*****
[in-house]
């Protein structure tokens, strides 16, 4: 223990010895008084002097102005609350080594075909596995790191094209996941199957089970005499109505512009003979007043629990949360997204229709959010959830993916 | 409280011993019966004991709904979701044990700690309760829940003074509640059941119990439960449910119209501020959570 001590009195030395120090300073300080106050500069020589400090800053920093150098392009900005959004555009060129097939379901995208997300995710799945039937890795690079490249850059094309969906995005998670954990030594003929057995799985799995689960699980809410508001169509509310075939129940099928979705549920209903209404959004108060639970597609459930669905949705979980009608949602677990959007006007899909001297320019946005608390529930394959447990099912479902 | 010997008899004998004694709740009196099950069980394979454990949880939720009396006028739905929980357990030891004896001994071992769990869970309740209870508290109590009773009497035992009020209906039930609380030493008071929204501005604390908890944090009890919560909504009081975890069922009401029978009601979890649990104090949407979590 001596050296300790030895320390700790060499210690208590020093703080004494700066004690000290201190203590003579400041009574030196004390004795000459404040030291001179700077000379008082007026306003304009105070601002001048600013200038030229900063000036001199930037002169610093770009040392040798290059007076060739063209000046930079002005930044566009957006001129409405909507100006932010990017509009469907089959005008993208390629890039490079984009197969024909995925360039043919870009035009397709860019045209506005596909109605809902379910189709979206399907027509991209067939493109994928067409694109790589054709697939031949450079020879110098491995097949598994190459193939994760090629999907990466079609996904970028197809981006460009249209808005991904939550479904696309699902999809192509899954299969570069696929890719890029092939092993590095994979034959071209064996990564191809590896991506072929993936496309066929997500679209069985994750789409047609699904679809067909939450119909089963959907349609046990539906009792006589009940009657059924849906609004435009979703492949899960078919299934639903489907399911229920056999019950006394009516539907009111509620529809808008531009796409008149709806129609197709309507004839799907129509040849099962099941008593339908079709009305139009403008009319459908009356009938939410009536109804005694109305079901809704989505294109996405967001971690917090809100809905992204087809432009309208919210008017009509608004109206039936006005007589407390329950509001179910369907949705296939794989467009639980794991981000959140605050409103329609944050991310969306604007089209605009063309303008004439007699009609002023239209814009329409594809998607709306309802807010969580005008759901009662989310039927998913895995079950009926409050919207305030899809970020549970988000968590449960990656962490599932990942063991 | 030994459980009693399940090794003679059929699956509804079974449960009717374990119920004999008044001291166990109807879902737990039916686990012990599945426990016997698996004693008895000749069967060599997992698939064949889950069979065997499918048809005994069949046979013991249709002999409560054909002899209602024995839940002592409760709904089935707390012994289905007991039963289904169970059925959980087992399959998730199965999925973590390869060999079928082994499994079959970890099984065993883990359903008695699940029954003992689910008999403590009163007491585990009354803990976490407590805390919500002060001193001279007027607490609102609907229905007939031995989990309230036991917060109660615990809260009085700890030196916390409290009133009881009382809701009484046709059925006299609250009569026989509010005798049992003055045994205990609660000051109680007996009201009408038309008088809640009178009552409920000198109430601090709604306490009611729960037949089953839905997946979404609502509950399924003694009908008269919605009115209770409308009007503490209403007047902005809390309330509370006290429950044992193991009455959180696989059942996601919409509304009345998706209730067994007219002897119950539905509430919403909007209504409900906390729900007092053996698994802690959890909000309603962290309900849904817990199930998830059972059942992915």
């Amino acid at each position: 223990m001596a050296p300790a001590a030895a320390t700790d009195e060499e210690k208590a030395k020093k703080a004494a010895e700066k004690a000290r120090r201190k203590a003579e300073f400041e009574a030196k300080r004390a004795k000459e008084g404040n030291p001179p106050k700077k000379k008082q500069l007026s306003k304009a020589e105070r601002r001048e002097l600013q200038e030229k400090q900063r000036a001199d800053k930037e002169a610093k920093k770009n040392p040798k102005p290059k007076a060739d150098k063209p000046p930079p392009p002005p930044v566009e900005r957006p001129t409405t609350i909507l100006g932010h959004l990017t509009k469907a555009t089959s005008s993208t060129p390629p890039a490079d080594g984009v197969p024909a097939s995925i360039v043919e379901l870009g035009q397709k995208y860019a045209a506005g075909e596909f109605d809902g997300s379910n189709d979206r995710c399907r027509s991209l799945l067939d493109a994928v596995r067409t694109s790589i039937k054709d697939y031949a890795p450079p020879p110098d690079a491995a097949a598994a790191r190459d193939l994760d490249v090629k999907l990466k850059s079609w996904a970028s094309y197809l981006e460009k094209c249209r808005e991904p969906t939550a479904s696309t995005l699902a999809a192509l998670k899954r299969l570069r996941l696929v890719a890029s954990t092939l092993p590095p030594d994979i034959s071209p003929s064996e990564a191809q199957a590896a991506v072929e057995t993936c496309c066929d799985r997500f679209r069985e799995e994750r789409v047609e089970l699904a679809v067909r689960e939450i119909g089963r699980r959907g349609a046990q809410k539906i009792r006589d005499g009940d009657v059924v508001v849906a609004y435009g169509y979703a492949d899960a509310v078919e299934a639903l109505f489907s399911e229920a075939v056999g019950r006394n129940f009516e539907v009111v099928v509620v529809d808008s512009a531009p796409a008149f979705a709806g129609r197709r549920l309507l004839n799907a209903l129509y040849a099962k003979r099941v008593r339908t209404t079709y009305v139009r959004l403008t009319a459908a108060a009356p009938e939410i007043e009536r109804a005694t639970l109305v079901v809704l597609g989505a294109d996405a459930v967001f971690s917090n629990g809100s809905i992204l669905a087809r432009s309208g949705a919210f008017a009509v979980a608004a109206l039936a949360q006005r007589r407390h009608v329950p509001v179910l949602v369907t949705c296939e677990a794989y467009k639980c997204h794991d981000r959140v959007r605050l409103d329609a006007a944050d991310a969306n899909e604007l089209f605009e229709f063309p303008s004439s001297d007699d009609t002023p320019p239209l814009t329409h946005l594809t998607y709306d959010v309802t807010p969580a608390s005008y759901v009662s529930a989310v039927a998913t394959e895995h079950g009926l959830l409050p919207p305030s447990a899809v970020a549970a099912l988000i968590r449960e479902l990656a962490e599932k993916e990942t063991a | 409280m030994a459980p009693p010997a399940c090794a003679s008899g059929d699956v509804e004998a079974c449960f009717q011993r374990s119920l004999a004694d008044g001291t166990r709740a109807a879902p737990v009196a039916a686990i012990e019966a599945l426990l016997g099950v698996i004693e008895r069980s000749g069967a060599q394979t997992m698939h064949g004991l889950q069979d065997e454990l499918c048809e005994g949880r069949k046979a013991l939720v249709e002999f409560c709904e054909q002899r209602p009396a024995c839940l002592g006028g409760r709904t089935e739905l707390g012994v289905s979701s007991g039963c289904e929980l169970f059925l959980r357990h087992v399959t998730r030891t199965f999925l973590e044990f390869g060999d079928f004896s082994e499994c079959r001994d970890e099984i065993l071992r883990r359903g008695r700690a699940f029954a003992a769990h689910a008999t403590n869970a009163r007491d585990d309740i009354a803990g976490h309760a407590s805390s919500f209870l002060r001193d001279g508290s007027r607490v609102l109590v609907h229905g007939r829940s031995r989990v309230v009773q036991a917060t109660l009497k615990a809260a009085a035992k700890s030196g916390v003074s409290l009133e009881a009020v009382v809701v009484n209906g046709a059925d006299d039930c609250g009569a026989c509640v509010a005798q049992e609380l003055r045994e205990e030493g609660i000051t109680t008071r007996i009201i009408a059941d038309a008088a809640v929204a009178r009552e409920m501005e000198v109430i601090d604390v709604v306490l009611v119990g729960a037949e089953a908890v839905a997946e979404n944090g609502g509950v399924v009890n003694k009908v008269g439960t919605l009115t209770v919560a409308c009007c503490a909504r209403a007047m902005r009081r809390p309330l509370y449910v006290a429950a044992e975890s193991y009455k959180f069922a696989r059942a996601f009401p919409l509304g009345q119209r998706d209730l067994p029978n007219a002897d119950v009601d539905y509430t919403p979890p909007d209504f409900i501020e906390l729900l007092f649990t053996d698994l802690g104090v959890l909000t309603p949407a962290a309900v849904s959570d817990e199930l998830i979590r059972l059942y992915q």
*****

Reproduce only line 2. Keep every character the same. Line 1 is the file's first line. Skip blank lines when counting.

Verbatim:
């Protein structure tokens, strides 16, 4: 223990010895008084002097102005609350080594075909596995790191094209996941199957089970005499109505512009003979007043629990949360997204229709959010959830993916 | 409280011993019966004991709904979701044990700690309760829940003074509640059941119990439960449910119209501020959570 001590009195030395120090300073300080106050500069020589400090800053920093150098392009900005959004555009060129097939379901995208997300995710799945039937890795690079490249850059094309969906995005998670954990030594003929057995799985799995689960699980809410508001169509509310075939129940099928979705549920209903209404959004108060639970597609459930669905949705979980009608949602677990959007006007899909001297320019946005608390529930394959447990099912479902 | 010997008899004998004694709740009196099950069980394979454990949880939720009396006028739905929980357990030891004896001994071992769990869970309740209870508290109590009773009497035992009020209906039930609380030493008071929204501005604390908890944090009890919560909504009081975890069922009401029978009601979890649990104090949407979590 001596050296300790030895320390700790060499210690208590020093703080004494700066004690000290201190203590003579400041009574030196004390004795000459404040030291001179700077000379008082007026306003304009105070601002001048600013200038030229900063000036001199930037002169610093770009040392040798290059007076060739063209000046930079002005930044566009957006001129409405909507100006932010990017509009469907089959005008993208390629890039490079984009197969024909995925360039043919870009035009397709860019045209506005596909109605809902379910189709979206399907027509991209067939493109994928067409694109790589054709697939031949450079020879110098491995097949598994190459193939994760090629999907990466079609996904970028197809981006460009249209808005991904939550479904696309699902999809192509899954299969570069696929890719890029092939092993590095994979034959071209064996990564191809590896991506072929993936496309066929997500679209069985994750789409047609699904679809067909939450119909089963959907349609046990539906009792006589009940009657059924849906609004435009979703492949899960078919299934639903489907399911229920056999019950006394009516539907009111509620529809808008531009796409008149709806129609197709309507004839799907129509040849099962099941008593339908079709009305139009403008009319459908009356009938939410009536109804005694109305079901809704989505294109996405967001971690917090809100809905992204087809432009309208919210008017009509608004109206039936006005007589407390329950509001179910369907949705296939794989467009639980794991981000959140605050409103329609944050991310969306604007089209605009063309303008004439007699009609002023239209814009329409594809998607709306309802807010969580005008759901009662989310039927998913895995079950009926409050919207305030899809970020549970988000968590449960990656962490599932990942063991 | 030994459980009693399940090794003679059929699956509804079974449960009717374990119920004999008044001291166990109807879902737990039916686990012990599945426990016997698996004693008895000749069967060599997992698939064949889950069979065997499918048809005994069949046979013991249709002999409560054909002899209602024995839940002592409760709904089935707390012994289905007991039963289904169970059925959980087992399959998730199965999925973590390869060999079928082994499994079959970890099984065993883990359903008695699940029954003992689910008999403590009163007491585990009354803990976490407590805390919500002060001193001279007027607490609102609907229905007939031995989990309230036991917060109660615990809260009085700890030196916390409290009133009881009382809701009484046709059925006299609250009569026989509010005798049992003055045994205990609660000051109680007996009201009408038309008088809640009178009552409920000198109430601090709604306490009611729960037949089953839905997946979404609502509950399924003694009908008269919605009115209770409308009007503490209403007047902005809390309330509370006290429950044992193991009455959180696989059942996601919409509304009345998706209730067994007219002897119950539905509430919403909007209504409900906390729900007092053996698994802690959890909000309603962290309900849904817990199930998830059972059942992915």